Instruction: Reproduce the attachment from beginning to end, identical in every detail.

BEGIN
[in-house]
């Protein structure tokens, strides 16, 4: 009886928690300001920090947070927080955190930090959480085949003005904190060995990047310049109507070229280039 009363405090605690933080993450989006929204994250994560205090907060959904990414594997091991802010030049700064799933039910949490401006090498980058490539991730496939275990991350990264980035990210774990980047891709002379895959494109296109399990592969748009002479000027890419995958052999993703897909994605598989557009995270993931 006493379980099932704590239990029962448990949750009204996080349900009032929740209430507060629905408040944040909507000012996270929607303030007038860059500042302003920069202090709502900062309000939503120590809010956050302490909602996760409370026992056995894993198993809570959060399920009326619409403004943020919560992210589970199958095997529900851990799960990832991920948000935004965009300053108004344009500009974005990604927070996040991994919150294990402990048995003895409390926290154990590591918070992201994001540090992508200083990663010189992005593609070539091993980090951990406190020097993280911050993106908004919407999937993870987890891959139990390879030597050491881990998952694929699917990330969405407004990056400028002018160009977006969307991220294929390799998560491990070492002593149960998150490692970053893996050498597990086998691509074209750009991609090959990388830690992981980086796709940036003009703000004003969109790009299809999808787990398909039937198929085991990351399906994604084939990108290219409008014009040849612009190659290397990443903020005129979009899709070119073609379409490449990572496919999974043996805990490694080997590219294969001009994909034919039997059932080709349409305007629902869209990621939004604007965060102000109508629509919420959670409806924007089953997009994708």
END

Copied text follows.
[in-house]
């Protein structure tokens, strides 16, 4: 009886928690300001920090947070927080955190930090959480085949003005904190060995990047310049109507070229280039 009363405090605690933080993450989006929204994250994560205090907060959904990414594997091991802010030049700064799933039910949490401006090498980058490539991730496939275990991350990264980035990210774990980047891709002379895959494109296109399990592969748009002479000027890419995958052999993703897909994605598989557009995270993931 006493379980099932704590239990029962448990949750009204996080349900009032929740209430507060629905408040944040909507000012996270929607303030007038860059500042302003920069202090709502900062309000939503120590809010956050302490909602996760409370026992056995894993198993809570959060399920009326619409403004943020919560992210589970199958095997529900851990799960990832991920948000935004965009300053108004344009500009974005990604927070996040991994919150294990402990048995003895409390926290154990590591918070992201994001540090992508200083990663010189992005593609070539091993980090951990406190020097993280911050993106908004919407999937993870987890891959139990390879030597050491881990998952694929699917990330969405407004990056400028002018160009977006969307991220294929390799998560491990070492002593149960998150490692970053893996050498597990086998691509074209750009991609090959990388830690992981980086796709940036003009703000004003969109790009299809999808787990398909039937198929085991990351399906994604084939990108290219409008014009040849612009190659290397990443903020005129979009899709070119073609379409490449990572496919999974043996805990490694080997590219294969001009994909034919039997059932080709349409305007629902869209990621939004604007965060102000109508629509919420959670409806924007089953997009994708």